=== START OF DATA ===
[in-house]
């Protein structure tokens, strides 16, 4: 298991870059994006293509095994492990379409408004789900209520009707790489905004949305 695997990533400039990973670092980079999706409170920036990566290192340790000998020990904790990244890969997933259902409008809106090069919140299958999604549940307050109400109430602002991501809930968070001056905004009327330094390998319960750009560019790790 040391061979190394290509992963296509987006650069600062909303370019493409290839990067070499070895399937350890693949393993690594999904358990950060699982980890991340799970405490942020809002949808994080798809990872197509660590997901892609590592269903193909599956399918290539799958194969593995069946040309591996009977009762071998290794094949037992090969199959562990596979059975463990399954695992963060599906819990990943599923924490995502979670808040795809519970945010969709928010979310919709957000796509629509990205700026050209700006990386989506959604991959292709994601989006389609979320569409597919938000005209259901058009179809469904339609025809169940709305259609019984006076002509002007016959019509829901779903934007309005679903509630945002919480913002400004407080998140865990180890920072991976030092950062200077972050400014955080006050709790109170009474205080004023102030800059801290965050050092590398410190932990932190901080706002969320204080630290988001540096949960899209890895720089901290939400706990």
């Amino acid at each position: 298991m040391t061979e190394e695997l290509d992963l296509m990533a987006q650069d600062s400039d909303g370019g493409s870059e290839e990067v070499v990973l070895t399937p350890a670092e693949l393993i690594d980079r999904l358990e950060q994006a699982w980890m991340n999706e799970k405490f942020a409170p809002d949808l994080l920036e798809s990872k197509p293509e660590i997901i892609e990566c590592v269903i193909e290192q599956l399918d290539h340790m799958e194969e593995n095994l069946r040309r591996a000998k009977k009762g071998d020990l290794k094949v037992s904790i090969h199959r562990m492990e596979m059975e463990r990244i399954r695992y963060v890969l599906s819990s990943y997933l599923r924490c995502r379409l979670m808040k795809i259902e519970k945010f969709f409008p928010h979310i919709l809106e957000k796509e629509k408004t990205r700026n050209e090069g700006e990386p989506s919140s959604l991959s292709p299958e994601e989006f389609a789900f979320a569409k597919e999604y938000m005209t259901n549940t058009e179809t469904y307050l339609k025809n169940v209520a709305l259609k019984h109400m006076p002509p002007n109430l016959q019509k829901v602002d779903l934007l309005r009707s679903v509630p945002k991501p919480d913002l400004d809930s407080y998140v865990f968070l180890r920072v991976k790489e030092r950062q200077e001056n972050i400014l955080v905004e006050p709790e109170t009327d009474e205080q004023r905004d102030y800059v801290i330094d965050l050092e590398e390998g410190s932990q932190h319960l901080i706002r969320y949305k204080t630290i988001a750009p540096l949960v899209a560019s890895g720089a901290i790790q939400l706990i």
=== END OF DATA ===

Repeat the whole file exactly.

[in-house]
């Protein structure tokens, strides 16, 4: 298991870059994006293509095994492990379409408004789900209520009707790489905004949305 695997990533400039990973670092980079999706409170920036990566290192340790000998020990904790990244890969997933259902409008809106090069919140299958999604549940307050109400109430602002991501809930968070001056905004009327330094390998319960750009560019790790 040391061979190394290509992963296509987006650069600062909303370019493409290839990067070499070895399937350890693949393993690594999904358990950060699982980890991340799970405490942020809002949808994080798809990872197509660590997901892609590592269903193909599956399918290539799958194969593995069946040309591996009977009762071998290794094949037992090969199959562990596979059975463990399954695992963060599906819990990943599923924490995502979670808040795809519970945010969709928010979310919709957000796509629509990205700026050209700006990386989506959604991959292709994601989006389609979320569409597919938000005209259901058009179809469904339609025809169940709305259609019984006076002509002007016959019509829901779903934007309005679903509630945002919480913002400004407080998140865990180890920072991976030092950062200077972050400014955080006050709790109170009474205080004023102030800059801290965050050092590398410190932990932190901080706002969320204080630290988001540096949960899209890895720089901290939400706990």
């Amino acid at each position: 298991m040391t061979e190394e695997l290509d992963l296509m990533a987006q650069d600062s400039d909303g370019g493409s870059e290839e990067v070499v990973l070895t399937p350890a670092e693949l393993i690594d980079r999904l358990e950060q994006a699982w980890m991340n999706e799970k405490f942020a409170p809002d949808l994080l920036e798809s990872k197509p293509e660590i997901i892609e990566c590592v269903i193909e290192q599956l399918d290539h340790m799958e194969e593995n095994l069946r040309r591996a000998k009977k009762g071998d020990l290794k094949v037992s904790i090969h199959r562990m492990e596979m059975e463990r990244i399954r695992y963060v890969l599906s819990s990943y997933l599923r924490c995502r379409l979670m808040k795809i259902e519970k945010f969709f409008p928010h979310i919709l809106e957000k796509e629509k408004t990205r700026n050209e090069g700006e990386p989506s919140s959604l991959s292709p299958e994601e989006f389609a789900f979320a569409k597919e999604y938000m005209t259901n549940t058009e179809t469904y307050l339609k025809n169940v209520a709305l259609k019984h109400m006076p002509p002007n109430l016959q019509k829901v602002d779903l934007l309005r009707s679903v509630p945002k991501p919480d913002l400004d809930s407080y998140v865990f968070l180890r920072v991976k790489e030092r950062q200077e001056n972050i400014l955080v905004e006050p709790e109170t009327d009474e205080q004023r905004d102030y800059v801290i330094d965050l050092e590398e390998g410190s932990q932190h319960l901080i706002r969320y949305k204080t630290i988001a750009p540096l949960v899209a560019s890895g720089a901290i790790q939400l706990i």